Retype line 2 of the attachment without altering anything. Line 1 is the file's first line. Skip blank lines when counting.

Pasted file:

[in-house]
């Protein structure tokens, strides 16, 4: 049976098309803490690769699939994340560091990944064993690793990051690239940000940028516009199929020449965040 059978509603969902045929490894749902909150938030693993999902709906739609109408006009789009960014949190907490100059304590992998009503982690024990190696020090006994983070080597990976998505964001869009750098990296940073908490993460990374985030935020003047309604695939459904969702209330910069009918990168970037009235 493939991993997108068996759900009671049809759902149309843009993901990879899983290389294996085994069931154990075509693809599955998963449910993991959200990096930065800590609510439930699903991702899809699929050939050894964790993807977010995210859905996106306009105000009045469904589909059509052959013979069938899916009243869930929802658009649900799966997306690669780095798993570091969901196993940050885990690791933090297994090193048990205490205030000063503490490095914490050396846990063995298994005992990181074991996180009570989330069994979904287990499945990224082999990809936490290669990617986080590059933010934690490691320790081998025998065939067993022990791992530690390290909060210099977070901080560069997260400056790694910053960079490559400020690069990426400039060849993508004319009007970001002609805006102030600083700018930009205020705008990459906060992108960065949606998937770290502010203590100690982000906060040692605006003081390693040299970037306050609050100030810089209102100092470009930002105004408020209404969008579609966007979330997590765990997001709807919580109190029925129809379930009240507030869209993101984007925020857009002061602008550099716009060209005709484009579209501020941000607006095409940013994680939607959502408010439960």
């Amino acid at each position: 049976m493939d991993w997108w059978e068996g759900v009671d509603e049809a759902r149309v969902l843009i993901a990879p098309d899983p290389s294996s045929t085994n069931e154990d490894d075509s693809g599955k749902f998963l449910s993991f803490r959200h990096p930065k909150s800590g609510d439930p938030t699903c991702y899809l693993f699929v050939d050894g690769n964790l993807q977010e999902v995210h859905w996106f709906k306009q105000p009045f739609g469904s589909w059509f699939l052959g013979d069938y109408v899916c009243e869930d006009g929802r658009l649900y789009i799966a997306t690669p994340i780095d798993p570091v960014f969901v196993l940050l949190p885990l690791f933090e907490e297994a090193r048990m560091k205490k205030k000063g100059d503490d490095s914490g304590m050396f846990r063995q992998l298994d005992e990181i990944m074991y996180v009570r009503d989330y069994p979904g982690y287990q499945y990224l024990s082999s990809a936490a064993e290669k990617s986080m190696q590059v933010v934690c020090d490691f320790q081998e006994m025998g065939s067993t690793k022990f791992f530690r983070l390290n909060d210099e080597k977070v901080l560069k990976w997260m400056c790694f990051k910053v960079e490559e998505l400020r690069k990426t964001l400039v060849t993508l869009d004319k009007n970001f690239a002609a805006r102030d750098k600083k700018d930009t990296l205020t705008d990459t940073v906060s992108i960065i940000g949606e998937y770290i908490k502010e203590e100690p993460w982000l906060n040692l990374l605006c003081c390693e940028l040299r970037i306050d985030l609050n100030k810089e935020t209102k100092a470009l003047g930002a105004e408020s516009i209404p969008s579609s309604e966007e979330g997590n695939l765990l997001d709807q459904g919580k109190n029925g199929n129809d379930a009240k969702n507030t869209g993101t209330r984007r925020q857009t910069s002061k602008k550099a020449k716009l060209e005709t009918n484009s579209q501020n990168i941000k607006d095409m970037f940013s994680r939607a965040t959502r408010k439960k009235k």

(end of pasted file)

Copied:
């Protein structure tokens, strides 16, 4: 049976098309803490690769699939994340560091990944064993690793990051690239940000940028516009199929020449965040 059978509603969902045929490894749902909150938030693993999902709906739609109408006009789009960014949190907490100059304590992998009503982690024990190696020090006994983070080597990976998505964001869009750098990296940073908490993460990374985030935020003047309604695939459904969702209330910069009918990168970037009235 493939991993997108068996759900009671049809759902149309843009993901990879899983290389294996085994069931154990075509693809599955998963449910993991959200990096930065800590609510439930699903991702899809699929050939050894964790993807977010995210859905996106306009105000009045469904589909059509052959013979069938899916009243869930929802658009649900799966997306690669780095798993570091969901196993940050885990690791933090297994090193048990205490205030000063503490490095914490050396846990063995298994005992990181074991996180009570989330069994979904287990499945990224082999990809936490290669990617986080590059933010934690490691320790081998025998065939067993022990791992530690390290909060210099977070901080560069997260400056790694910053960079490559400020690069990426400039060849993508004319009007970001002609805006102030600083700018930009205020705008990459906060992108960065949606998937770290502010203590100690982000906060040692605006003081390693040299970037306050609050100030810089209102100092470009930002105004408020209404969008579609966007979330997590765990997001709807919580109190029925129809379930009240507030869209993101984007925020857009002061602008550099716009060209005709484009579209501020941000607006095409940013994680939607959502408010439960």